All Nonfiction Bullying Books Academic Author Interviews Celebrity interviews College Articles College Essays Educator of the Year Heroes Interviews Memoir Personal Experience Sports Travel & CultureAll Opinions Bullying Current Events / Politics Discrimination Drugs / Alcohol / Smoking Entertainment / Celebrities Environment Love / Relationships Movies / Music / TV Pop Culture / Trends School / College Social Issues / Civics Spirituality / Religion Sports / Hobbies
- Summer Guide
- College Guide
- Author Interviews
- Celebrity interviews
- College Articles
- College Essays
- Educator of the Year
- Personal Experience
- Travel & Culture
- Current Events / Politics
- Drugs / Alcohol / Smoking
- Entertainment / Celebrities
- Love / Relationships
- Movies / Music / TV
- Pop Culture / Trends
- School / College
- Social Issues / Civics
- Spirituality / Religion
- Sports / Hobbies
- Community Service
- Letters to the Editor
- Pride & Prejudice
- What Matters
Stress, we all feel it at one point or another in our lives but what is it? It is a pressure or strain put on us by either ourselves or other people, emotionally, physically or both. Sandy Weisbrodt says, “stress is when your problems dig inside of you and tear you apart until you’re tired and can’t fight back.”
Signs of Stress
Everybody reacts to stress differently. The body of a person who is stressed may react with a pounding heart, shortness of breath, a dry mouth, constant sweating, a headache, an upset stomach, which may cause vomiting, tense muscles, a skin rash, trembling, and a rise in heart rate or blood pressure. Some of these reactions are more serious than others and may require medical treatment in severe cases.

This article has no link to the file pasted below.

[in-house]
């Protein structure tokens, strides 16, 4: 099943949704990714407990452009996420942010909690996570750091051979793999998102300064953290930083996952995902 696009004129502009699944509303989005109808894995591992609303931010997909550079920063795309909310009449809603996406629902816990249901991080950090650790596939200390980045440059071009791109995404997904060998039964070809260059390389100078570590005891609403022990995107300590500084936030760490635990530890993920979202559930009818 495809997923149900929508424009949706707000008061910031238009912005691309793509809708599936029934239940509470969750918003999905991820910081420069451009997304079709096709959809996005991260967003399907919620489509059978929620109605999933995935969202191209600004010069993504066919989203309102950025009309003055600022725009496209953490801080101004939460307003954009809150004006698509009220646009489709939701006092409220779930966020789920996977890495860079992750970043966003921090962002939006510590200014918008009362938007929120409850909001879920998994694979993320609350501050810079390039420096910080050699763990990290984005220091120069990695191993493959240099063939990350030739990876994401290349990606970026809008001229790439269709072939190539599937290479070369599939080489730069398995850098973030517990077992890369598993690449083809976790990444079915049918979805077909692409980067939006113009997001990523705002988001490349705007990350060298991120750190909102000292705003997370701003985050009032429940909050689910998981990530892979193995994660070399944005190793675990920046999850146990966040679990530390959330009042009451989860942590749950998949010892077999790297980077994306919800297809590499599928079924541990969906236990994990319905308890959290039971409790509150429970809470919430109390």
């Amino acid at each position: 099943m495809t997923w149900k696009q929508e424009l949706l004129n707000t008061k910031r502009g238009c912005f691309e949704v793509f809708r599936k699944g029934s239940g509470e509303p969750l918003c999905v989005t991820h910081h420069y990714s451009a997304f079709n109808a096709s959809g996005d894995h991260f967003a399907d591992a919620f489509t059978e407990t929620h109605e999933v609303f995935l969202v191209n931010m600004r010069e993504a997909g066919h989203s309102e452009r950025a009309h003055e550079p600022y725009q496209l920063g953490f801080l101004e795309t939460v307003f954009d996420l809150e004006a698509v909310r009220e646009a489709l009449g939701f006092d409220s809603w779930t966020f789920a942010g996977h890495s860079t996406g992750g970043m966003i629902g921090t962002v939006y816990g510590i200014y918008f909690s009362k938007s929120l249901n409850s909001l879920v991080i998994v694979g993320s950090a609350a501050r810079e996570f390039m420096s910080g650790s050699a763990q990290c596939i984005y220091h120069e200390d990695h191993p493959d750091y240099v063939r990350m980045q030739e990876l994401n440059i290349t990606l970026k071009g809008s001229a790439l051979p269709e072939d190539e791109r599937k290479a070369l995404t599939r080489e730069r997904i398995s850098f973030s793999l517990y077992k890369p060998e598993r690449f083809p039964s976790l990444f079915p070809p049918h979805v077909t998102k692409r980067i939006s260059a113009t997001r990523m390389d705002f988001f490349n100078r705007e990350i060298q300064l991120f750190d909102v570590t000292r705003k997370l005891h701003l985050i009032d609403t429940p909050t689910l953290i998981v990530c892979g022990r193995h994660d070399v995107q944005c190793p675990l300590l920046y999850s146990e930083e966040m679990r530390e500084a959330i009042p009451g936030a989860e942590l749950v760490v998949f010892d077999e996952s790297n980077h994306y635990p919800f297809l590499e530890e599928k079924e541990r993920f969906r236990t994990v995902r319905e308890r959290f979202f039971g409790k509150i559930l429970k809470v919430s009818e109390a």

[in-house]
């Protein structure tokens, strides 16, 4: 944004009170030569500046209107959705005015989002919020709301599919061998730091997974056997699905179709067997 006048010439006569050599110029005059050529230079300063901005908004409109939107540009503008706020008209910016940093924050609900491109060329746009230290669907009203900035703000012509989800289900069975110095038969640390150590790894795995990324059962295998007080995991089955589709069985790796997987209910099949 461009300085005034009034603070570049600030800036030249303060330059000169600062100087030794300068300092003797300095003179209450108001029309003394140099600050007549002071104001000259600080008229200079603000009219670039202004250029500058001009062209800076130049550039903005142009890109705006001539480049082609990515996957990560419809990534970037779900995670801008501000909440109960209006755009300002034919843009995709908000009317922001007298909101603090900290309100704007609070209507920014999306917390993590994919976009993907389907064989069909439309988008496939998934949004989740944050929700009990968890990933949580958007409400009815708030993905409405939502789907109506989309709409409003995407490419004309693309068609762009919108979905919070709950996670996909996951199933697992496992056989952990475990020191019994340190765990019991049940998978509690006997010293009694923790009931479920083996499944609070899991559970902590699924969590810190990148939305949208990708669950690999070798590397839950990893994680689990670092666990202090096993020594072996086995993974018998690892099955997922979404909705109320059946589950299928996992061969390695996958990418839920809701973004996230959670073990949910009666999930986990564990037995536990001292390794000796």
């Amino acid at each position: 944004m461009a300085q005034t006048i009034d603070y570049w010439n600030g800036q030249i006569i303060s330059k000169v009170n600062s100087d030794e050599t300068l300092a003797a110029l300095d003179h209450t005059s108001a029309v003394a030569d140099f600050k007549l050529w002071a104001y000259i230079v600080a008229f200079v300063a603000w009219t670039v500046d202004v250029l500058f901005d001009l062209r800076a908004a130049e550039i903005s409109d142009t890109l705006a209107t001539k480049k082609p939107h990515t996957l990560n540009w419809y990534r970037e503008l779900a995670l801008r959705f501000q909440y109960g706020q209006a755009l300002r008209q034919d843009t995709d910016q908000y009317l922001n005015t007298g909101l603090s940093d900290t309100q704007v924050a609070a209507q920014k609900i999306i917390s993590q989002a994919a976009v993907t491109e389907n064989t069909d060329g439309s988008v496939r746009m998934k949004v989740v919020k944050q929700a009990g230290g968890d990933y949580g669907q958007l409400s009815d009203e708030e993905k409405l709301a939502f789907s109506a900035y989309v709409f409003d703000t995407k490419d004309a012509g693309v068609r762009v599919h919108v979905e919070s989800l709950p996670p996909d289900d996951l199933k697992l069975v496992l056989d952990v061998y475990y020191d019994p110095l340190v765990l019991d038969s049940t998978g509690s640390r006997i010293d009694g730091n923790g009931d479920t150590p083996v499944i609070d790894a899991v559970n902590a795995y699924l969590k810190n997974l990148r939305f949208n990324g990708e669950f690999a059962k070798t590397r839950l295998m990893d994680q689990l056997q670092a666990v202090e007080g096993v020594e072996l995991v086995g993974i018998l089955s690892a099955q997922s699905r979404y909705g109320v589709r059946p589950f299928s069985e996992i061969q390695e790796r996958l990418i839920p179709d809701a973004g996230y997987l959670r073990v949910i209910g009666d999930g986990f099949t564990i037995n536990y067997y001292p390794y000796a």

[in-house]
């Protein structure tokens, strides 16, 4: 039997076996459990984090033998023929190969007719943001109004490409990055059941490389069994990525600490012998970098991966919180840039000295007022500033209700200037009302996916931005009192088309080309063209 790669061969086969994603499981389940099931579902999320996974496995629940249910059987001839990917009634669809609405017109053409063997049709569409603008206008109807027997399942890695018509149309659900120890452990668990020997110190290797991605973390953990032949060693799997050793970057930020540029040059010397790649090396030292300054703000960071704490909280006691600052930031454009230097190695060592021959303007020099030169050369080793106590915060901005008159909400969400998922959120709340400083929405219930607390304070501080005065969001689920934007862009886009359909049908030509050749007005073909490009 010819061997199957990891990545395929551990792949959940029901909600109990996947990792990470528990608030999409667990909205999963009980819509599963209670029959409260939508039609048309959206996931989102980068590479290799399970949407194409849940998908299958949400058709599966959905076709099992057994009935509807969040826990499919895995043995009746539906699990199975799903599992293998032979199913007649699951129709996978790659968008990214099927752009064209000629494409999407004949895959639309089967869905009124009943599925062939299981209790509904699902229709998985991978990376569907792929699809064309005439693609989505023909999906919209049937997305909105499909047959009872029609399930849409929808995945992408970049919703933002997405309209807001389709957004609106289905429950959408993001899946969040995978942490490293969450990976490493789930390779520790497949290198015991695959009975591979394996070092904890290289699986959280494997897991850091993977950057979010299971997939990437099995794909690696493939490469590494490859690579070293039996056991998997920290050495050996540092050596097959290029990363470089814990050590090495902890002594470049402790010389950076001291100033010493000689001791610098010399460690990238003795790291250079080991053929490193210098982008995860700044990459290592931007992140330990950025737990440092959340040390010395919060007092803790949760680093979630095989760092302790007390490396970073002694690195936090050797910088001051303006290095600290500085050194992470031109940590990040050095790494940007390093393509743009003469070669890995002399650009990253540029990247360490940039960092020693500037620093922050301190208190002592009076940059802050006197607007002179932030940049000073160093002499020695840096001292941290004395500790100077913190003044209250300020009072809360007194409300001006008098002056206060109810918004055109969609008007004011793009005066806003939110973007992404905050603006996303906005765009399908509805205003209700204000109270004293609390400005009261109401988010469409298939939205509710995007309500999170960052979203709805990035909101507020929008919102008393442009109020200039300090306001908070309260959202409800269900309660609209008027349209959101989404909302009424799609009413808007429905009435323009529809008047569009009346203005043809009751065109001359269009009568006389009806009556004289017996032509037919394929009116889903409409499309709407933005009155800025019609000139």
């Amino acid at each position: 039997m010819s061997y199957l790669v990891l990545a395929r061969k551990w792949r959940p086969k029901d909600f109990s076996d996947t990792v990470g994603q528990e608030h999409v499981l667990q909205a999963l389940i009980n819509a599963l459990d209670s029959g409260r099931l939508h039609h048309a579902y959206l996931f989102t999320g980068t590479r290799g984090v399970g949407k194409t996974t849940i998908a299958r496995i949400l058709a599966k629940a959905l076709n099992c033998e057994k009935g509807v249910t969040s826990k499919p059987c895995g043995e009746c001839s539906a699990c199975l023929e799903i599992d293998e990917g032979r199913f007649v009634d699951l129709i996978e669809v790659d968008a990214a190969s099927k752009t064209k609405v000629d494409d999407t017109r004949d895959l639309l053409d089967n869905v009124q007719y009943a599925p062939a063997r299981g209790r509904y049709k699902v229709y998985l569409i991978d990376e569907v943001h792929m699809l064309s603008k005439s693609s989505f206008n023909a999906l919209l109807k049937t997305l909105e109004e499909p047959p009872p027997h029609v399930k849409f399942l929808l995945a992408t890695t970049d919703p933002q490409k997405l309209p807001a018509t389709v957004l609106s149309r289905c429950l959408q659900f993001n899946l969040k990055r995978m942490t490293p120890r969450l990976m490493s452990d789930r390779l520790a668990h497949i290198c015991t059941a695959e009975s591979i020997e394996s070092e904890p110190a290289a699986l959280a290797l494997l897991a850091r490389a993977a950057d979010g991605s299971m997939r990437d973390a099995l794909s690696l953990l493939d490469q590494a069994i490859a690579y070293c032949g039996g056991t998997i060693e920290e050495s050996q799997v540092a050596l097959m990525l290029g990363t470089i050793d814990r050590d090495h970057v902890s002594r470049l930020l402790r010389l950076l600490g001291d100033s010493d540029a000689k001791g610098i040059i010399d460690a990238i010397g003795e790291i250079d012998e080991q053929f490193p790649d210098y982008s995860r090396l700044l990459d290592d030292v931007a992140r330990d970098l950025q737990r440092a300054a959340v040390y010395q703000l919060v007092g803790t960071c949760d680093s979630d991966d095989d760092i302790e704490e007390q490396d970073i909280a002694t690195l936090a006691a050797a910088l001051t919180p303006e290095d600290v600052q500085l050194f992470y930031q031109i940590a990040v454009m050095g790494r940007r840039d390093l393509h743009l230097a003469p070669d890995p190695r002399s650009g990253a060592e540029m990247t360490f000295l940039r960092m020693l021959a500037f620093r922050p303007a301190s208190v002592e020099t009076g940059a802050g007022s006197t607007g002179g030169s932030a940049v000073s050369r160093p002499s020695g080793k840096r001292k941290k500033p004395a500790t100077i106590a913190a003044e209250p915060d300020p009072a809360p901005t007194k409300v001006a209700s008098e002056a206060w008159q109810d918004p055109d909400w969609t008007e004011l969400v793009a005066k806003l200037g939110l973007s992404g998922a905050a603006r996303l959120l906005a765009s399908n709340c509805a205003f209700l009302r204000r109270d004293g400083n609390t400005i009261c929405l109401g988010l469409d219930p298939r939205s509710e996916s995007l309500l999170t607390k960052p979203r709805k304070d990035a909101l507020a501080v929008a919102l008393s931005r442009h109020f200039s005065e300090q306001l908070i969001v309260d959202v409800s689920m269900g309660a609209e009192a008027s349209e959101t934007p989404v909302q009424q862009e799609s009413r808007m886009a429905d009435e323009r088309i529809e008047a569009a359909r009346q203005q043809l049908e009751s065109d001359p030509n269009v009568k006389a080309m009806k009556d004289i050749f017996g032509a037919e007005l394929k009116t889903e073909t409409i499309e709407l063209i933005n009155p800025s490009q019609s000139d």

A person who is suffering from stress may be “thrown-off” emotionally. A stressed person may feel nervous, angry or impatient. They may also lack simple concentration, are forgetful, or show a lack interest in things that were once interesting or exciting.
Behavior changes with mood as well. A person who is stressed may cry more often, have problems sleeping, and may lose appetite or indulge in overeating. A person may also act rushed or talk too fast, criticize others, or avoid family or friends.
Reactions to prolonged stress can be severe and harmful. Some of these reactions can include severe fatigue, colds or other illnesses, asthma, injuries from accidents due to loss of attention, depression, and suicide attempts.
Causes of Stress
Stress can be caused by many different situations. Corey Russey finds stress in “school, family, friends, and life in general.” Common causes of stress include violence, witnessing it and enduring it, pressure to have sex, pressure to do drugs or join a gang, and family problems caused by addictions, abuse, financial, problems, and divorce.
Although stress can make people feel extremely uncomfortable at times, it can also lead to a positive outcome. People may feel stressed to do well or complete a task which sometimes gives a person the boost they need to excel. Stress can be a motivational part of someone’s life if they let it be.
Tips on Managing Stress
Eating healthy, fruits and vegetables, and exercising daily will reduce the effects of strain on the brain.
Organize your time. Less procrastination will equal less time to freak out in the end.
Just relax. When you’re feeling tense take a break from your situation and do something peaceful or enjoyable to you; read a book or listen to music.
Learn to say no. You cannot do everything yourself.
Learn to accept disappointments. You and the people around you aren’t perfect, so accept it.
When it comes to relieving or managing stress, Tanner Gault says, “ I’ll either sit and do nothing or play violent videogames.”